Morningstar Hits Big Board With Style

July 04, 2004

The Morningstar U.S. Market Index covers approximately 97% of the capitalization of the U.S. stock market.

Reaching out to advisors and individual investors

With its highly recognizable brand name, databases, and vaunted style boxes, Morningstar seems like a natural index provider.

"Many advisors follow Morningstar's research and determine a target asset allocation for their clients based on the Morningstar Style Box," said Lee Kranefuss, CEO of BGI's intermediary business.

"Our style box methodology is a very popular way of looking at the stock universe with financial advisors and individual investors - now they will have actual investments based on the style boxes," said Joe Mansueto, founder, chairman, and CEO of Morningtar.

So far institutional investors and sophisticated traders have been the primary users of ETFs, but Vanguard, BGI, and others have eyed the financial advisor and retail investor market.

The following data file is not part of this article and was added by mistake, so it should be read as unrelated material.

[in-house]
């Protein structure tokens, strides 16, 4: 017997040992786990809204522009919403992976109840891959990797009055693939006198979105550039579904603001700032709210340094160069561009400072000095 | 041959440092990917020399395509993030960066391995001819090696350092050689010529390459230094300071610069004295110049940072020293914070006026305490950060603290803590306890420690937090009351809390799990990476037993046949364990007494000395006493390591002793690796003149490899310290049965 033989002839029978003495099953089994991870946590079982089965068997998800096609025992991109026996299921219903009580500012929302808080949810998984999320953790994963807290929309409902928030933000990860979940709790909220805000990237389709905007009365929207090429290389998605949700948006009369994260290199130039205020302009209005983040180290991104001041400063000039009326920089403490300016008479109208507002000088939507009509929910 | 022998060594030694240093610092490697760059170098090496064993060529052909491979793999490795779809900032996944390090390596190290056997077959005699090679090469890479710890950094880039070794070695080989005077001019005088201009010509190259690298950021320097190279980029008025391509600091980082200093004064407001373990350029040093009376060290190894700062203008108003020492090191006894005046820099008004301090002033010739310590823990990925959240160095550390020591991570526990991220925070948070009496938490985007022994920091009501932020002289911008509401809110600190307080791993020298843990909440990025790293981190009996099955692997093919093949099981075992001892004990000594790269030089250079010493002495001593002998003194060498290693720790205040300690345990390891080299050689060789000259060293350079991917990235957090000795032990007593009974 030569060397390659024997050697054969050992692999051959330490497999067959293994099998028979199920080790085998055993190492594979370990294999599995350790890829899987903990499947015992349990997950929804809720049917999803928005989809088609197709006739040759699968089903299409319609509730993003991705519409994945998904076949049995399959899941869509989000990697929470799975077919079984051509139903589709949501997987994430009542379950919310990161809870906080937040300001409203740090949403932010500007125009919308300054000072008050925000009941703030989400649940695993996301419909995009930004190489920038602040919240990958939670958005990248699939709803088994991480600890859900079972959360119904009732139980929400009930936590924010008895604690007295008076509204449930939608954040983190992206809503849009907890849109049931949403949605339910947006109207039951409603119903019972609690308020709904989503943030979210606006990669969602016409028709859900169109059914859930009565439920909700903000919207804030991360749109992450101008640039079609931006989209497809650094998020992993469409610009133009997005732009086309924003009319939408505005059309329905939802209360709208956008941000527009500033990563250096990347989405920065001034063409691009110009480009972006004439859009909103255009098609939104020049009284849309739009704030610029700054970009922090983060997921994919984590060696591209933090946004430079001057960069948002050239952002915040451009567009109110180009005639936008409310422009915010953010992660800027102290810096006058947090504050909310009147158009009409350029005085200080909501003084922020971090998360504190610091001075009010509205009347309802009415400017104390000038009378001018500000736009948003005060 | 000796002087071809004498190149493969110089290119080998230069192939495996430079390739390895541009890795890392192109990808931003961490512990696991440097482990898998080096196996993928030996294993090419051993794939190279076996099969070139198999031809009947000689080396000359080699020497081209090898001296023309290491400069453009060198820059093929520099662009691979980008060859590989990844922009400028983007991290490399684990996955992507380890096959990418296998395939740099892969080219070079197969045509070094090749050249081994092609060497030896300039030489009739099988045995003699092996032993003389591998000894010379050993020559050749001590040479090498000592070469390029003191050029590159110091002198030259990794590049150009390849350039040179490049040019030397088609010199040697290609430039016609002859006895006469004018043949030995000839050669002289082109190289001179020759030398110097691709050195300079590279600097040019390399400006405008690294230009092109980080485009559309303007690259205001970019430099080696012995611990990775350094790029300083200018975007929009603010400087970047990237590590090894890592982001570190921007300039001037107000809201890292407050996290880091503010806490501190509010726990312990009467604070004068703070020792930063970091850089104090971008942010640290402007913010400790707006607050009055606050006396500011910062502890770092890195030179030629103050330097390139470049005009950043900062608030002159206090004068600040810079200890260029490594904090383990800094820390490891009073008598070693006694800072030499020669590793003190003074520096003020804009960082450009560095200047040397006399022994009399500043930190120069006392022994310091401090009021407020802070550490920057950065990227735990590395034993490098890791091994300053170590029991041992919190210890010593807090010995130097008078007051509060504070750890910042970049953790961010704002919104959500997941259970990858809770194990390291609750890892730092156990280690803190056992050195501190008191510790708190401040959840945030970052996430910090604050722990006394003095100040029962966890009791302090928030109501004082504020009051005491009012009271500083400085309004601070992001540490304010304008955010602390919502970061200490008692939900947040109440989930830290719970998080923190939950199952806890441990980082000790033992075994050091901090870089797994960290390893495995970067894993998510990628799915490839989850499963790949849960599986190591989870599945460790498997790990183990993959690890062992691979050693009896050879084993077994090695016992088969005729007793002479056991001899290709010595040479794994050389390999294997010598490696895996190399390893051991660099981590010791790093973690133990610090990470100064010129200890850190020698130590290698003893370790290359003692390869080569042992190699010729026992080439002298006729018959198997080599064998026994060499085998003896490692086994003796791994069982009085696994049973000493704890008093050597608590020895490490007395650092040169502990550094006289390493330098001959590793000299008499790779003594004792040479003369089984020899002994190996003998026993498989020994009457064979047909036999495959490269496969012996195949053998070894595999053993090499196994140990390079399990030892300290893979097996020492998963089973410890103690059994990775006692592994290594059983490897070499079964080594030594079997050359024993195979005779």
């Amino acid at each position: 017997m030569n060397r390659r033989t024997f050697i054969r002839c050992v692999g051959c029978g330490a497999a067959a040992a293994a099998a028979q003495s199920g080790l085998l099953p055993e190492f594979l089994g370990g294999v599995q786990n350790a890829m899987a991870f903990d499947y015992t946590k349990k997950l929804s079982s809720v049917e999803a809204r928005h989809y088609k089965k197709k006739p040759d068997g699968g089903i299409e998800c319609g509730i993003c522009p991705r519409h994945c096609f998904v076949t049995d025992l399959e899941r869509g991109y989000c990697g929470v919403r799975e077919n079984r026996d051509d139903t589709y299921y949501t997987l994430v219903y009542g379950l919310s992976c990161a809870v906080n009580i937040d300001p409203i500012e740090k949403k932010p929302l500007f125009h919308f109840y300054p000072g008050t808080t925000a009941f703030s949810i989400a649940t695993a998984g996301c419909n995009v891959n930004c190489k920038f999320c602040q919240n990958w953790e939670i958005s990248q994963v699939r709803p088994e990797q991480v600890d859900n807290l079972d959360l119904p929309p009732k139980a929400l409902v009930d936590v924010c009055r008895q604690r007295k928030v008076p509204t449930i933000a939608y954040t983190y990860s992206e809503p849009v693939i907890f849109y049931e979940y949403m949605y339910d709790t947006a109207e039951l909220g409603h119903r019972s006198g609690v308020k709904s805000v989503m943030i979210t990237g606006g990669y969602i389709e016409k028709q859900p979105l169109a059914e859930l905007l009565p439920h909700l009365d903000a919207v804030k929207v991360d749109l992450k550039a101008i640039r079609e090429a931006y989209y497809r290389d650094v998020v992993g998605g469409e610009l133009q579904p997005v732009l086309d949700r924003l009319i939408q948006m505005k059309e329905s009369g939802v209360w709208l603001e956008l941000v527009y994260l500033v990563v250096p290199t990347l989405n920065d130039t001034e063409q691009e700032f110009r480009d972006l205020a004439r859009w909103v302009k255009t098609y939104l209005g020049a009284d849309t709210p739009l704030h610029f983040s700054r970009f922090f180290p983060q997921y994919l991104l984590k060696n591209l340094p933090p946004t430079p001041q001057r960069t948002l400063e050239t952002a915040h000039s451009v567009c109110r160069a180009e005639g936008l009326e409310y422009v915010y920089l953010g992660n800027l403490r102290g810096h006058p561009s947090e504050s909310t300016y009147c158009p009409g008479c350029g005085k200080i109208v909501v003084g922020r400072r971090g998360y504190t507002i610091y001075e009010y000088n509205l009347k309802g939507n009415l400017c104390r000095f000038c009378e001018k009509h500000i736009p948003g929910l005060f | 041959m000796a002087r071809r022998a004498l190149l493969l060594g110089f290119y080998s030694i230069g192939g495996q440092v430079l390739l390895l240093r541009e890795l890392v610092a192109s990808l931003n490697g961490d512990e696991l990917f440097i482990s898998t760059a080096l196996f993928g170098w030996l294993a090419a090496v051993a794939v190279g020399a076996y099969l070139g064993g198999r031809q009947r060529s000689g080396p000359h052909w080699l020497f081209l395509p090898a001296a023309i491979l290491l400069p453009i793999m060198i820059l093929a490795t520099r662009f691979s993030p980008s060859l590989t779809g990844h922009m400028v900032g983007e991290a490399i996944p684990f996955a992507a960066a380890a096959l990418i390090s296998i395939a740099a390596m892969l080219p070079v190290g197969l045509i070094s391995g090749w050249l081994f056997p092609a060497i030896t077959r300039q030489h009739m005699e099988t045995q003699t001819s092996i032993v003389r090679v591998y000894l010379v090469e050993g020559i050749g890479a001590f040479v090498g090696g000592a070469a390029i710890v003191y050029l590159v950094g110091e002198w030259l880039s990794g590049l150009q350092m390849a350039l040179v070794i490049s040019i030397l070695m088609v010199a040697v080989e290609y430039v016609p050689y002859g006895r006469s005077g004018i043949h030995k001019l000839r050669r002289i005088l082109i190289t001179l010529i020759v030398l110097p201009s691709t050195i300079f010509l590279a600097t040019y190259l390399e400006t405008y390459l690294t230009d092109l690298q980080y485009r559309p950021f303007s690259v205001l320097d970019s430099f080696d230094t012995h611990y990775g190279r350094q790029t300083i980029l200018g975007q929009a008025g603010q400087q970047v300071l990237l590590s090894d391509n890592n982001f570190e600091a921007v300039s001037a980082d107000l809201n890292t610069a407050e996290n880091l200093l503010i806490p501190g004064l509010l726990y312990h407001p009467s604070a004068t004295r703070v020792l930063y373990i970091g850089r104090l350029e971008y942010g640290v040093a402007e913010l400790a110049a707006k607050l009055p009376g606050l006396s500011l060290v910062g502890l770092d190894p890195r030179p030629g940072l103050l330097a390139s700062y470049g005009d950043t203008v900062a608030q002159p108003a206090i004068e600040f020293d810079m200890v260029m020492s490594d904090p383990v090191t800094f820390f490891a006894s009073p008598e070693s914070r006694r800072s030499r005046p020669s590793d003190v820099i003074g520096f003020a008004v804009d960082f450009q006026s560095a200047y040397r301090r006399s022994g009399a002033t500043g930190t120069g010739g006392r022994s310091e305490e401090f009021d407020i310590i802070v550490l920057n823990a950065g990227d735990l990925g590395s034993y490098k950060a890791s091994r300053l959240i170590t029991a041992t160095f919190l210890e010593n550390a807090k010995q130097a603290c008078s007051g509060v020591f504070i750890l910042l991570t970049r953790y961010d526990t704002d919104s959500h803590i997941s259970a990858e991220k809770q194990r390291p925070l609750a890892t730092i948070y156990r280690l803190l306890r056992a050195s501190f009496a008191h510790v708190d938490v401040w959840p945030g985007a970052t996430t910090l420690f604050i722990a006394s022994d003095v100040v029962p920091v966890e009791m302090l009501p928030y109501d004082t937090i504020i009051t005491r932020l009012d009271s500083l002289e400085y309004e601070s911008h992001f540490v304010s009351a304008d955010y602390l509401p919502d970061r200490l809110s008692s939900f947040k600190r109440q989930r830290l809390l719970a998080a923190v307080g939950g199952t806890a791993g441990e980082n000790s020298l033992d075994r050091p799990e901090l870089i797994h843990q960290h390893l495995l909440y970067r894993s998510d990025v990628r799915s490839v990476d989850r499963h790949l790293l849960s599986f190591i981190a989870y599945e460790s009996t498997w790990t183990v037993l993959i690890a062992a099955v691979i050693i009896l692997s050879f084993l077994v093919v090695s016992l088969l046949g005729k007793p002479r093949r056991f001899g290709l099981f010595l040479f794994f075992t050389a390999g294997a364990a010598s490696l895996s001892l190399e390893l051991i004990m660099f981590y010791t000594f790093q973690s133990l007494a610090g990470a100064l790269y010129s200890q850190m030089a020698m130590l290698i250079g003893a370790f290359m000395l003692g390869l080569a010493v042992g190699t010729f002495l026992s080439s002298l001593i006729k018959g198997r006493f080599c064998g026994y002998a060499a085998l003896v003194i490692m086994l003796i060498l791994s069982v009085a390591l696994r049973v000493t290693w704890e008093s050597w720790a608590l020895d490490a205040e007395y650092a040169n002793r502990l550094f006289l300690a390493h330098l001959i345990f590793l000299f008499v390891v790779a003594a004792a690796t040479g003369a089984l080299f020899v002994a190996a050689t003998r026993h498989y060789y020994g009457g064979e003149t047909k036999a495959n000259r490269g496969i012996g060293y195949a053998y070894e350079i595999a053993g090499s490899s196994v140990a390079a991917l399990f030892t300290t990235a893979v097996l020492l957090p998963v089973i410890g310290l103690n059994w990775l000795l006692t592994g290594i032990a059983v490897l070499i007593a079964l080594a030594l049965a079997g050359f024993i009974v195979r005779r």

"The opportunity to bring the iShares brand together with the Morningstar brand we think will appeal to our existing clients, as well as to a wider range of investors who may not have looked at us or ETFs before," said J. Parsons, head of sales for BGI's Intermediary Business.

A question of style

In the indexing industry, the trend is toward higher complexity when it comes to structuring style index methodology.

"We believe the Morningstar indexes offer a higher level of style purity, partly because we use a 10-factor style methodology," said Mansueto. The ten factors are:

Value Factors
• Price/projected earnings
• Price/book
• Price/sales
• Price/cash flow
• Dividend yield

Growth Factors
• Long-term projected earnings growth
• Historical earnings growth
• Sales growth
• Cash flow growth
• Book value growth

"Unlike some indexes, a stock cannot be in multiple indexes," said Mansueto. "We also have a 'core' category for stocks that are not strong value or growth. In some existing indexes for example, stocks may end up in the growth camp simply because they're not value, or vice versa."

With back histories to 1992, the Morningstar Indexes Web site has more information on the index methodology, returns, and constituents.

"There are no gaps or overlaps in our indexes, so they work nicely as portfolio building blocks," said Mansueto.

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